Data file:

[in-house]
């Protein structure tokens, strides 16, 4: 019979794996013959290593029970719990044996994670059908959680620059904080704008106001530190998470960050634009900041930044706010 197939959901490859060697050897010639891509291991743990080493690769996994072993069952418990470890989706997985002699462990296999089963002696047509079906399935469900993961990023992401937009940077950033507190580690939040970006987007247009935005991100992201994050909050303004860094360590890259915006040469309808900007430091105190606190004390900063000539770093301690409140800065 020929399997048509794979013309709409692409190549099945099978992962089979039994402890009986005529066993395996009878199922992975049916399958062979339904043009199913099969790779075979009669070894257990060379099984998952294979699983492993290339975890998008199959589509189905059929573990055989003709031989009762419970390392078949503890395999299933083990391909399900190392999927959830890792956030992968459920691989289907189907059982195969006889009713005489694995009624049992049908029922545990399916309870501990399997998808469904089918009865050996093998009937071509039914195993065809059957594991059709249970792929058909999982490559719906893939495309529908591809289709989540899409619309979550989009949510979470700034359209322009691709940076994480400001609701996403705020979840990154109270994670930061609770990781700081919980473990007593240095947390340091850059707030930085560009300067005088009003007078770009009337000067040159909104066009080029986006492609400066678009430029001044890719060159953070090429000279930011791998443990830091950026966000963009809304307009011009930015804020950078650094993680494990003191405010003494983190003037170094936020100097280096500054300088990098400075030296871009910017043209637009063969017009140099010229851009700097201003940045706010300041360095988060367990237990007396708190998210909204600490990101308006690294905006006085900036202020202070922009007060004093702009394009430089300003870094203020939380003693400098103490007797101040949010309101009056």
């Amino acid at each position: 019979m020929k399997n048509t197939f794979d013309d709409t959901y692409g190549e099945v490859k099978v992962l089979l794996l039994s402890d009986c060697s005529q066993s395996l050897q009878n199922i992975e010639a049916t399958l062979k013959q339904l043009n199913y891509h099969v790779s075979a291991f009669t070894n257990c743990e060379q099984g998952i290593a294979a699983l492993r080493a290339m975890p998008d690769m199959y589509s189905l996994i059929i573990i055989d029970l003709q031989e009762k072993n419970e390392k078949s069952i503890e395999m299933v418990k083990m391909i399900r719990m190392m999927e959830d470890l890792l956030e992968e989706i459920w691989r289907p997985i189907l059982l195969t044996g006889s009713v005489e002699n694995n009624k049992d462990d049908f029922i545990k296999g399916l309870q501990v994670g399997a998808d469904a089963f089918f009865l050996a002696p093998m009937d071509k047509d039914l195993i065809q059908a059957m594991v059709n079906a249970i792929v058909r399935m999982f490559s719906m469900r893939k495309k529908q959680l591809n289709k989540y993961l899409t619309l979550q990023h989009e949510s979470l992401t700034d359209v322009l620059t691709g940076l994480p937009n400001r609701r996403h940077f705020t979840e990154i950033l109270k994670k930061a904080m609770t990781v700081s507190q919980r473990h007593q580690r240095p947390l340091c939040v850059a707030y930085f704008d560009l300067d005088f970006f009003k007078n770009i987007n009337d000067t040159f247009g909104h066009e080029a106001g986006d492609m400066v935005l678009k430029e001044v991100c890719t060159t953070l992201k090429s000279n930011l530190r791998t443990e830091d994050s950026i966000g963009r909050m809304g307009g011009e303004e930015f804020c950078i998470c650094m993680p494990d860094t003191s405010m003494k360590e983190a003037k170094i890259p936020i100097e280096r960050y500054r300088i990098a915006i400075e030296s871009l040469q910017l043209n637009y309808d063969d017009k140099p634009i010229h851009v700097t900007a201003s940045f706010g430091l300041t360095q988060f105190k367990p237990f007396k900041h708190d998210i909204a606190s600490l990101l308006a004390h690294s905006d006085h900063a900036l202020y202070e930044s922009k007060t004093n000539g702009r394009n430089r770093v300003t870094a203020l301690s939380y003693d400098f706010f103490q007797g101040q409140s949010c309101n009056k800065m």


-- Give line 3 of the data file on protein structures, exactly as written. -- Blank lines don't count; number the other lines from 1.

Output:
């Amino acid at each position: 019979m020929k399997n048509t197939f794979d013309d709409t959901y692409g190549e099945v490859k099978v992962l089979l794996l039994s402890d009986c060697s005529q066993s395996l050897q009878n199922i992975e010639a049916t399958l062979k013959q339904l043009n199913y891509h099969v790779s075979a291991f009669t070894n257990c743990e060379q099984g998952i290593a294979a699983l492993r080493a290339m975890p998008d690769m199959y589509s189905l996994i059929i573990i055989d029970l003709q031989e009762k072993n419970e390392k078949s069952i503890e395999m299933v418990k083990m391909i399900r719990m190392m999927e959830d470890l890792l956030e992968e989706i459920w691989r289907p997985i189907l059982l195969t044996g006889s009713v005489e002699n694995n009624k049992d462990d049908f029922i545990k296999g399916l309870q501990v994670g399997a998808d469904a089963f089918f009865l050996a002696p093998m009937d071509k047509d039914l195993i065809q059908a059957m594991v059709n079906a249970i792929v058909r399935m999982f490559s719906m469900r893939k495309k529908q959680l591809n289709k989540y993961l899409t619309l979550q990023h989009e949510s979470l992401t700034d359209v322009l620059t691709g940076l994480p937009n400001r609701r996403h940077f705020t979840e990154i950033l109270k994670k930061a904080m609770t990781v700081s507190q919980r473990h007593q580690r240095p947390l340091c939040v850059a707030y930085f704008d560009l300067d005088f970006f009003k007078n770009i987007n009337d000067t040159f247009g909104h066009e080029a106001g986006d492609m400066v935005l678009k430029e001044v991100c890719t060159t953070l992201k090429s000279n930011l530190r791998t443990e830091d994050s950026i966000g963009r909050m809304g307009g011009e303004e930015f804020c950078i998470c650094m993680p494990d860094t003191s405010m003494k360590e983190a003037k170094i890259p936020i100097e280096r960050y500054r300088i990098a915006i400075e030296s871009l040469q910017l043209n637009y309808d063969d017009k140099p634009i010229h851009v700097t900007a201003s940045f706010g430091l300041t360095q988060f105190k367990p237990f007396k900041h708190d998210i909204a606190s600490l990101l308006a004390h690294s905006d006085h900063a900036l202020y202070e930044s922009k007060t004093n000539g702009r394009n430089r770093v300003t870094a203020l301690s939380y003693d400098f706010f103490q007797g101040q409140s949010c309101n009056k800065m």